Countries around the world should initiate a national dialogue about how long-term care will be provided and financed, especially for those with dementia, according to a policy brief issued by Alzheimer's Disease International. Plans should give equal priority to policymaking, health and social care service and health system development, the report adds.
“The Global Impact of Dementia 2013-2050” indicates that the number of people living with dementia worldwide is expected to increase from 44 million today to 76 million in 2030 and to 135 million by 2050. Only 13 countries, however, have implemented a national dementia plan.
“While we all hope for advances in treatment that could blunt the impact of the coming epidemic, we need to agree now to work together to close the diagnosis and treatment gap,” says Martin Prince, MD, of King’s College London and author of the policy brief. “Nobody should be left without access to support and care.”
High-income countries—for instance, those in G8 government forum (the United States, Canada, France, Germany, Italy, Japan, Russia and the United Kingdom)—have borne the brunt of the growth, according to the policy brief. Other areas around the world are affected, too, however. In the next few decades, the report states, the global burden of the disease will shift to low- and middle-income countries, with 71 percent of those with dementia living in lower and middle-income countries by 2050.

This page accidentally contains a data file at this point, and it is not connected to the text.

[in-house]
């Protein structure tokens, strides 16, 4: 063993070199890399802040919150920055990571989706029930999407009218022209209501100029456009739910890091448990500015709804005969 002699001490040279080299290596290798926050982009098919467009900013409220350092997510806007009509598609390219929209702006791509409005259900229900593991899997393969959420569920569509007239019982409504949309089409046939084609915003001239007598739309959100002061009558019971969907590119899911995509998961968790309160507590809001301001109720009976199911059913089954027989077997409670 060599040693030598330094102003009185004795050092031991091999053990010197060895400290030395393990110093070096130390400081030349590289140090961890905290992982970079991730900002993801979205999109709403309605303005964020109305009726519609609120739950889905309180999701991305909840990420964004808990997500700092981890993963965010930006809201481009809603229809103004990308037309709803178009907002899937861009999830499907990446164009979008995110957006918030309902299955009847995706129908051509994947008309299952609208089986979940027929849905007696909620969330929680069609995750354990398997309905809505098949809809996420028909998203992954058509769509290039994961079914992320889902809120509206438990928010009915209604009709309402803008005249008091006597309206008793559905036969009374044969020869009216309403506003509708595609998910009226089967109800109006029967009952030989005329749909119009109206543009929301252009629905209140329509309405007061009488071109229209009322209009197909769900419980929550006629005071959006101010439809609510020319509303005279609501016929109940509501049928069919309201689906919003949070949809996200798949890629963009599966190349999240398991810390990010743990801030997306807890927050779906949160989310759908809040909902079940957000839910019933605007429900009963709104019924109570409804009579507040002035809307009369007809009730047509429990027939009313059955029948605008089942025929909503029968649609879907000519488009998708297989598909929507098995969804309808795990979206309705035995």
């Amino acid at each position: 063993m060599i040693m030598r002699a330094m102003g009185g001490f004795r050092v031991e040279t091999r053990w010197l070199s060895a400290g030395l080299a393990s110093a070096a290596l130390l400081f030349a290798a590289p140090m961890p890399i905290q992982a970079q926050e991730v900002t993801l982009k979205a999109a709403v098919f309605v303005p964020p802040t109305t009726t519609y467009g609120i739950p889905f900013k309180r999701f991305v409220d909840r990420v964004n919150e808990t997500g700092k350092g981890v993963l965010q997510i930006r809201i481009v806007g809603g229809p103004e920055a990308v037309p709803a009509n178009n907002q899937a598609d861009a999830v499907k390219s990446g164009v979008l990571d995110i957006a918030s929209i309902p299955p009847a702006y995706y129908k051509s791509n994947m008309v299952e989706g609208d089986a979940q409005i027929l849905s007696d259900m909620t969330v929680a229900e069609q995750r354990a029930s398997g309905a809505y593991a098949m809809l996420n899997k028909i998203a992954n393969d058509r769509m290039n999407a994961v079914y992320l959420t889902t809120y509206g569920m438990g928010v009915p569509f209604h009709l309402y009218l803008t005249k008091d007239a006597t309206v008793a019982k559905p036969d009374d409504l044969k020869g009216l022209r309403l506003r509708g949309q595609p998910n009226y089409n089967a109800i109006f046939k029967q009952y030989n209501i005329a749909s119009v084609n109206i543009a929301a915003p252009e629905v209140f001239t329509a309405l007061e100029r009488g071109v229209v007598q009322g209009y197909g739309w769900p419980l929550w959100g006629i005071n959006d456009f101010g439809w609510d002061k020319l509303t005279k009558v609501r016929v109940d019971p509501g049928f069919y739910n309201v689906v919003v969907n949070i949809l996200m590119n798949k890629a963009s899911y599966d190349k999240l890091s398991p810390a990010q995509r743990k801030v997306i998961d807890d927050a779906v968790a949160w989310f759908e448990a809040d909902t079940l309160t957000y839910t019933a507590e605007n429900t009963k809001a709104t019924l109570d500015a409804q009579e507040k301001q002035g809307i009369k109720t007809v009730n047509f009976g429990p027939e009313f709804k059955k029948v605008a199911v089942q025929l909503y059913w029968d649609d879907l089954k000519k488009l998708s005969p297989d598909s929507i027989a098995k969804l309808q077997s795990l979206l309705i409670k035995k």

The G8 Dementia Summit is set for Dec. 11 in London, with the goal of developing coordinated global action on dementia.
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